By Alena M. James
The Third Commercial Resupply (CRS-3) mission was scheduled for launch on Monday, April 14, 2014. Taking off from the Cape Canaveral Air Force Station in Florida, the CRS-3 mission was to head to the International Space Station (ISS) at 4:58pm. However due to a helium leak on the launch vehicle, the launch has been postponed for Friday, April 18 at 3:25 p.m.
If the repairs are made by Friday, the space pioneering company, Space X will be given the opportunity to test its Falcon 9 rocket and its unmanned Dragon cargo capsule in transporting materials and supplies to the ISS. The Falcon 9 rocket is not the only equipment requiring repairs. A critical computer onboard the ISS also failed to activate last Friday. Although NASA confirms that the ISS Crew was not any danger with the broken computer, a spacewalk to repair the system has been scheduled for April 22, 2014.
The mission cancelled on Monday will transport materials astronauts can use to repair the computer system, as well as 5,000 pounds of additional supplies. Among these supplies are materials used by astronauts to execute more than 150 scientific investigations. Such investigations include laser optics tests to explore information exchange from space to Earth and National Institutes of Health funded immune system research projects.
Also onboard the unmanned mission will be more than 48 different types of bacterial strands sponsored by Project MERCCURI, which stands for Microbial Ecology Research Combining Citizen and University Researchers on the International Space Station. Under the project, microbial samples were collected from stadiums, monuments, museums, retired space crafts, and other public sources throughout the United States. The purpose of sending the different types of microbes into space is to determine how the bacteria will grow in the absence of gravity. In addition to determining the effects of the absence of gravity on microbial growth, Astronauts on board the ISS will collect their own bacterial samples residing on fomites board the station. This study will help to establish the microbial flora of the ISS by identifying the different types of bacteria present.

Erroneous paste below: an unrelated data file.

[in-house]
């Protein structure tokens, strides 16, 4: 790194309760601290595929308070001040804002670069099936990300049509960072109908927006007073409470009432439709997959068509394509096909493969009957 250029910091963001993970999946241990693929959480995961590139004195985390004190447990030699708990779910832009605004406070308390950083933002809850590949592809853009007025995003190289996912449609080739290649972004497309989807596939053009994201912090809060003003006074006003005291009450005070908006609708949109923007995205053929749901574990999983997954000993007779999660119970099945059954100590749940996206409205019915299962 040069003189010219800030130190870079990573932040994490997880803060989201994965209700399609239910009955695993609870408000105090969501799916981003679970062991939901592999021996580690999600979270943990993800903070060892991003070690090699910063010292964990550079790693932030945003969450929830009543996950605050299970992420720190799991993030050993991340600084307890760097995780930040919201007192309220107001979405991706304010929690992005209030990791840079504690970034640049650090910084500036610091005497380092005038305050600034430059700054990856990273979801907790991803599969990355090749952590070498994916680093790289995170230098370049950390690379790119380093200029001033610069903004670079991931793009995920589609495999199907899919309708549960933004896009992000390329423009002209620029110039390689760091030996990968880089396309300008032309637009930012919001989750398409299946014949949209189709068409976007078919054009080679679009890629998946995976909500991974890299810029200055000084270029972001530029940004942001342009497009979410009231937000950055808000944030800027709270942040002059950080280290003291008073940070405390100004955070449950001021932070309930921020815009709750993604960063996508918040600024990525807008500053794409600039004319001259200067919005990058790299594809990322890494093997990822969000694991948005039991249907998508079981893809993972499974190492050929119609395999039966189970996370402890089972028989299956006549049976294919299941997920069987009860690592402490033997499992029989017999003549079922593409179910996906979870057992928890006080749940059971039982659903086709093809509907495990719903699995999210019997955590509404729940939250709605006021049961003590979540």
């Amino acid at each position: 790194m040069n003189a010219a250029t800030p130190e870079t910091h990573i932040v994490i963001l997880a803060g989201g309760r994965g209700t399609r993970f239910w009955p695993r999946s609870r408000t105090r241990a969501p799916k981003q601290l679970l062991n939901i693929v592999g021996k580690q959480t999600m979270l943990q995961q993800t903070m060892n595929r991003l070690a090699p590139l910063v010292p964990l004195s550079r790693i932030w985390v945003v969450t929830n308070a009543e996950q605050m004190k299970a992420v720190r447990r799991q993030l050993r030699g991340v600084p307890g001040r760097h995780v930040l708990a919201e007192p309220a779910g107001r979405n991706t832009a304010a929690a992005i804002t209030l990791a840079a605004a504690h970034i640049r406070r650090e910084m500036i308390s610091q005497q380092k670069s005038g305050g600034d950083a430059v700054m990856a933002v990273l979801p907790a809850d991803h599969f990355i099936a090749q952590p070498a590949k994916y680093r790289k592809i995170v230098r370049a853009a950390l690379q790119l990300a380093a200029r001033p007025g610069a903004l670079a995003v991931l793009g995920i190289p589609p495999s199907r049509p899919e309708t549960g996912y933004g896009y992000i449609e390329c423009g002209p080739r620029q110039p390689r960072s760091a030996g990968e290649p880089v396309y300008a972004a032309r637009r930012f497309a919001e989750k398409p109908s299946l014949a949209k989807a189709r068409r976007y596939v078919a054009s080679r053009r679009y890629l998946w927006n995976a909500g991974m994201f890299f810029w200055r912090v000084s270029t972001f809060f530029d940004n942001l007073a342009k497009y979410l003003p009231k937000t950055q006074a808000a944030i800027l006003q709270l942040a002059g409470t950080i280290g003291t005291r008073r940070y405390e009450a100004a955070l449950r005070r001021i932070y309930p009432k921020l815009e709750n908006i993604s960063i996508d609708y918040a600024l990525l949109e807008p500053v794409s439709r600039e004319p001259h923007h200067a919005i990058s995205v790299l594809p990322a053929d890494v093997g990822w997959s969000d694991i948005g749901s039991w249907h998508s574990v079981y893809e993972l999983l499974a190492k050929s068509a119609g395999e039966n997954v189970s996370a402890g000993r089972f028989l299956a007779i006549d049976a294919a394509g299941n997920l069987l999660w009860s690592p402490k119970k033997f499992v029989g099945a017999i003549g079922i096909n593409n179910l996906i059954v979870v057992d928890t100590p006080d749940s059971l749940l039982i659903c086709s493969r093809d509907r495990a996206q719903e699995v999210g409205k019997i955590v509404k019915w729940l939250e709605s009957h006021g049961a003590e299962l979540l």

The study of microbes at zero gravity conditions is nothing new. The National Aeronautics and Space Administration (NASA) has conducted previous studies primarily investigating the virulent nature of pathogenic organisms in space. A study carried out in 2006 revealed Salmonellato express a higher degree of virulence when grown in a zero gravity environment. According to the study 167 genes and 73 proteins were found to have been altered in structure—the likely cause for the higher degree of virulency. Salmonella strains grown in space were brought back to Earth and their effects tested on mice. The studies showed that mice from the experimental groups were subject to illness at a faster rate than the control groups. NASA has also completed studies evaluating the effects of antigravity conditions on the human immune system. Their investigations show that the absence of gravity has an adverse effect on the human body and weakens the immune system. In essence, pathogens become stronger in the absence of gravity; while the human immune system becomes weaker. This finding may have grave implications for individuals hoping to travel to space or to be a part of the MarsOne human settlement scheduled for 2024.
Contrary to NASA’s pathogenicity studies, Project MERCCURI’s research focuses on non-pathogenic bacteria and examination of their microbial growth properties. Findings of the study are likely to provide greater insight into the ubiquitous nature of bacteria and make actors in space exploration more cognizant about the bacterial environment around them.
If repairs to the Falcon 9 rocket are successful and the launch continues as planned for Friday, the Dragon space craft is expected to dock at the station for four weeks. After four weeks it will return to Earth bringing with it supplies and experiments performed on the ISS.